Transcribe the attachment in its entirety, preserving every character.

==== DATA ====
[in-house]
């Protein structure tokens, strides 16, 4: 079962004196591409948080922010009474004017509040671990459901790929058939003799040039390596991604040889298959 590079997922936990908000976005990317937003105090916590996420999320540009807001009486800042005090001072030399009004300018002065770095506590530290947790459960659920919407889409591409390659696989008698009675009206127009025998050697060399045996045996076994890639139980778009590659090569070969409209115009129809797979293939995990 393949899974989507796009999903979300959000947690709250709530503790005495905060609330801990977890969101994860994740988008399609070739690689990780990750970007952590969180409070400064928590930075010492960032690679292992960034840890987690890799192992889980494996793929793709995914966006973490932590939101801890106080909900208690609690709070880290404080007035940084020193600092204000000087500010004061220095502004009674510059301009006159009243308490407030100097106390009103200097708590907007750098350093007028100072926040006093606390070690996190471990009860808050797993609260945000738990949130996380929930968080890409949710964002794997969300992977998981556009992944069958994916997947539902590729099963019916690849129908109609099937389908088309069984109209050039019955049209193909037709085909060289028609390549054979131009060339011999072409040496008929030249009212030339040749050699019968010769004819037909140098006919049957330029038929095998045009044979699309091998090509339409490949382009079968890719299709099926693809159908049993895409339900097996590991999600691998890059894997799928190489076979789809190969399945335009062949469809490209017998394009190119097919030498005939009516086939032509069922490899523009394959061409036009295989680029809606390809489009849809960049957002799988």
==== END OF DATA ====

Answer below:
[in-house]
């Protein structure tokens, strides 16, 4: 079962004196591409948080922010009474004017509040671990459901790929058939003799040039390596991604040889298959 590079997922936990908000976005990317937003105090916590996420999320540009807001009486800042005090001072030399009004300018002065770095506590530290947790459960659920919407889409591409390659696989008698009675009206127009025998050697060399045996045996076994890639139980778009590659090569070969409209115009129809797979293939995990 393949899974989507796009999903979300959000947690709250709530503790005495905060609330801990977890969101994860994740988008399609070739690689990780990750970007952590969180409070400064928590930075010492960032690679292992960034840890987690890799192992889980494996793929793709995914966006973490932590939101801890106080909900208690609690709070880290404080007035940084020193600092204000000087500010004061220095502004009674510059301009006159009243308490407030100097106390009103200097708590907007750098350093007028100072926040006093606390070690996190471990009860808050797993609260945000738990949130996380929930968080890409949710964002794997969300992977998981556009992944069958994916997947539902590729099963019916690849129908109609099937389908088309069984109209050039019955049209193909037709085909060289028609390549054979131009060339011999072409040496008929030249009212030339040749050699019968010769004819037909140098006919049957330029038929095998045009044979699309091998090509339409490949382009079968890719299709099926693809159908049993895409339900097996590991999600691998890059894997799928190489076979789809190969399945335009062949469809490209017998394009190119097919030498005939009516086939032509069922490899523009394959061409036009295989680029809606390809489009849809960049957002799988």